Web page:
Food Briefs: Slaughter's Hall and WSKY Lounge new chef, Guyutes serves lunch, MIO store is bigger and more 

click to enlarge Chef Jonathan Groth, new executive chef of Slaughter's Hall and WKSY Lounge, poses for a photo in Oklahoma City, Monday, Sept. 14, 2015. - GARETT FISBECK
  • Garett Fisbeck
  • Chef Jonathan Groth, new executive chef of Slaughter's Hall and WKSY Lounge, poses for a photo in Oklahoma City, Monday, Sept. 14, 2015.

New chef

Chef Jonathan Groth is the new executive chef of Slaughter’s Hall and WSKY Lounge in Deep Deuce.

Groth, who worked at both the Tasting Room and Lobby Bar as part of Kurt Fleischfresser’s Western Concepts Restaurant Group, said he loved working for one of Oklahoma’s most-decorated chefs, but that the time is right for him to strike out on his own.

“Outside the Box, which owns Slaughter’s and WSKY, [has] goals to expand in the future and I want to be involved in expansion possibilities,” Groth said. “I want to make a run at the Oklahoma City market, stand on my own and make my food sing.”

At Slaughter’s Hall, he will fine-tune recipes and techniques while refining the menu. He will add menu items to WSKY, including a trio of sliders, fried macaroni and cheese balls and fresh pretzel sticks, which will enhance the bar’s stellar alcohol service.

click to enlarge April Noriega, bartender, poses for a photo at Guyutes in Oklahoma City, Tuesday, Sept. 15, 2015. - GARETT FISBECK
  • Garett Fisbeck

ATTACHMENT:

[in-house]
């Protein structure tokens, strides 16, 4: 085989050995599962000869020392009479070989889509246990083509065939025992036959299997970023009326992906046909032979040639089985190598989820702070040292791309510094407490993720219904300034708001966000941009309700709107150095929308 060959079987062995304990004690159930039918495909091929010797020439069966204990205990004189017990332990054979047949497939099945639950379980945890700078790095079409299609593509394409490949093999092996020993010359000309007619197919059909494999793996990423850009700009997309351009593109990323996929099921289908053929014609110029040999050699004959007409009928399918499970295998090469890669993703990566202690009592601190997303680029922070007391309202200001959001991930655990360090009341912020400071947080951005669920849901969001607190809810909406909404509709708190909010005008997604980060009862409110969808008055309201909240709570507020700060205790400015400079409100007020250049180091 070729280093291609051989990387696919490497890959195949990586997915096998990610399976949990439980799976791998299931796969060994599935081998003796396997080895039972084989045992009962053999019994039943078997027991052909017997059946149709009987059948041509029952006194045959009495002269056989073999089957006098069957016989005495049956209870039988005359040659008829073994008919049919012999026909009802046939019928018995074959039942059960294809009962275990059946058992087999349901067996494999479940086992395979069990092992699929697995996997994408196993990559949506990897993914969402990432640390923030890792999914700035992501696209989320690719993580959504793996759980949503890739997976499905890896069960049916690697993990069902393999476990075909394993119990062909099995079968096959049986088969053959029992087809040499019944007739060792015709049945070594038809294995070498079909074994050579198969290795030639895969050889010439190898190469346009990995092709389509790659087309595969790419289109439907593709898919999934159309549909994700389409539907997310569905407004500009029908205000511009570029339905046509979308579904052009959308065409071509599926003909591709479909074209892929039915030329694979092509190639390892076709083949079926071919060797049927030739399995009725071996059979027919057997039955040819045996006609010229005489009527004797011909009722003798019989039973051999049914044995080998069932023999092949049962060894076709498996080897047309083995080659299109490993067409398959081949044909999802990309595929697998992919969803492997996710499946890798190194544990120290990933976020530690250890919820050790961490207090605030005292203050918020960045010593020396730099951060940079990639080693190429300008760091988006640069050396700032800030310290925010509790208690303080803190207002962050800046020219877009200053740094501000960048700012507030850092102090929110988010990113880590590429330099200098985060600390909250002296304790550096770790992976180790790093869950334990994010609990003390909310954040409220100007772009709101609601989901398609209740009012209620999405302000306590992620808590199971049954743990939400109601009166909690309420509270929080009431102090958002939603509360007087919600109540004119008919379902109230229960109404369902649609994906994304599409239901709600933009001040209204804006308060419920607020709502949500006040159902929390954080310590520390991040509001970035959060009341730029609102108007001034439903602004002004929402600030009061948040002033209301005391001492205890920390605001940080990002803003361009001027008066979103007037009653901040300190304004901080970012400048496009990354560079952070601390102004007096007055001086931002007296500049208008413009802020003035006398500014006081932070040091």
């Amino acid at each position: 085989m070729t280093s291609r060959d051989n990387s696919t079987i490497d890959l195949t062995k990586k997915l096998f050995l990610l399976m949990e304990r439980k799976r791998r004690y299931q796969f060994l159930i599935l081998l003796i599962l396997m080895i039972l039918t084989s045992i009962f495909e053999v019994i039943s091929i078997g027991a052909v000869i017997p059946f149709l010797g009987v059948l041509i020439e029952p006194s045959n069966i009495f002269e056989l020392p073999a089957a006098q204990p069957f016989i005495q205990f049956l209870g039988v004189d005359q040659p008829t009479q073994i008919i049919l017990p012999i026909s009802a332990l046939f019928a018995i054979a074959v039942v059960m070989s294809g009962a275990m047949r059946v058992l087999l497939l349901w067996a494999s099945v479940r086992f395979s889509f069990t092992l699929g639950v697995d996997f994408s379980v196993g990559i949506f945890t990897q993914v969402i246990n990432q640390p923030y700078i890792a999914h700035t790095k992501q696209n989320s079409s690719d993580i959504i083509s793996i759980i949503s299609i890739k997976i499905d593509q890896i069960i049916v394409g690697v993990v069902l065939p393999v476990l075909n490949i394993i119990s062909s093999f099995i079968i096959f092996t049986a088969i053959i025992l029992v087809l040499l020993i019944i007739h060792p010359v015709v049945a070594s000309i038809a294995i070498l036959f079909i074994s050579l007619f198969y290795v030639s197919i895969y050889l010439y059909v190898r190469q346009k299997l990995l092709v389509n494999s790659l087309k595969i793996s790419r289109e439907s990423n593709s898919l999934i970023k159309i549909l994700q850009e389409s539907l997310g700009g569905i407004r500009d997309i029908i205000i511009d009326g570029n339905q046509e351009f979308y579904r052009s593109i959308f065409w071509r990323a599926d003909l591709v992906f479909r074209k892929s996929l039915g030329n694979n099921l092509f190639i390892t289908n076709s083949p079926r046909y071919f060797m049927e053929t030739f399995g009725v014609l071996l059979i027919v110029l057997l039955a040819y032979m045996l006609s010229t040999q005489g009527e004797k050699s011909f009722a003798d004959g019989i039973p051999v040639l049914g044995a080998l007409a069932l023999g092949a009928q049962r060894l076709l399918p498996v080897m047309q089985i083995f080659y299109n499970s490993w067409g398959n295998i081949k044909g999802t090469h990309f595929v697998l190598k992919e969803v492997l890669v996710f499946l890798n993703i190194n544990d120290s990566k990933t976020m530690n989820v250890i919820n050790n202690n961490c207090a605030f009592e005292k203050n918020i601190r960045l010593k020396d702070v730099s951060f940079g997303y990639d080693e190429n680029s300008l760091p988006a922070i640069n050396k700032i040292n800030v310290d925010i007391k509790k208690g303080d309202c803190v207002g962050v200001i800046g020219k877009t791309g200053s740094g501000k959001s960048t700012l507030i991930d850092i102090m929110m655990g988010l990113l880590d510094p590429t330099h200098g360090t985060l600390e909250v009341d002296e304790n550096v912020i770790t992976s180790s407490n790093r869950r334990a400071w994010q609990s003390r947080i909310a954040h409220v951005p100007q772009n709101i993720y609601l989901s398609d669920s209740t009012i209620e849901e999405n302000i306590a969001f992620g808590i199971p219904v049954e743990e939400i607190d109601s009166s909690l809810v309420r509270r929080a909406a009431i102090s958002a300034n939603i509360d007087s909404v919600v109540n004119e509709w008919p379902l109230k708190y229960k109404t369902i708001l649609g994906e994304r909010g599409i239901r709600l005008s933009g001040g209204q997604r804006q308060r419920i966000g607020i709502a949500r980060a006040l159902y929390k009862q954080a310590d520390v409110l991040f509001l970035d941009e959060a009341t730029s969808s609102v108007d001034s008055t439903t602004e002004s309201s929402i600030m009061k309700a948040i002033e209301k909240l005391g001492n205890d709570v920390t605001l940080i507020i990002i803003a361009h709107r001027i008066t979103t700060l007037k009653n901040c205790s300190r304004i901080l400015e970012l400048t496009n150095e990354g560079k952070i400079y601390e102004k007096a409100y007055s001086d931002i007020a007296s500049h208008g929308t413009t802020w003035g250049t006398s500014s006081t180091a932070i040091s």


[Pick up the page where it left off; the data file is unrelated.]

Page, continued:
• April Noriega, bartender, poses for a photo at Guyutes in Oklahoma City, Tuesday, Sept. 15, 2015.

Phish phood

After a month in business, Guyutes, 730 NW 23rd St., now serves lunch, too.

Owners Wayne Perotka and Jarrod Friedel wanted to make sure the venue was ready to accommodate expected crowds.

“We always planned on opening for lunch,” Perotka said. “We just needed to ease into it.”

The jam-band inspired eatery, with menu items including Catphish Wontons and St. Stephen salad, took two years of construction to complete before opening in late August.

Now open from 11 a.m. to 2 a.m., Guyutes already has a hit dish from head chef Patrick Hart. Tequila Sunfryz are “like nachos, but made with waffle fries and topped with pulled pork and a fried egg,” he said.

click to enlarge MIO-2014Store-1.jpg
Home made

Oklahoma State Fairgoers will find twice as much to love at the Made in Oklahoma (MIO) Store this year thanks to a big sales surge at last year’s event.

“In 2014 … we hit [our] sales goal by the first Sunday, just four days into the fair,” said Kerry Barrick, an Oklahoma Department of Agriculture, Food and Forestry market development coordinator. “We went on to almost double the goal.”

That success means this year’s store is now housed in a 10-by-60-foot booth that includes two demonstration stations, located at the front of Oklahoma Expo Hall.

MIO also expanded its selection to include gift items in addition to food, Barrick said.

The MIO program is a part of the Oklahoma Department of Agriculture, Food and Forestry, which works with state agribusinesses to promote retail, institutional and gourmet sales.

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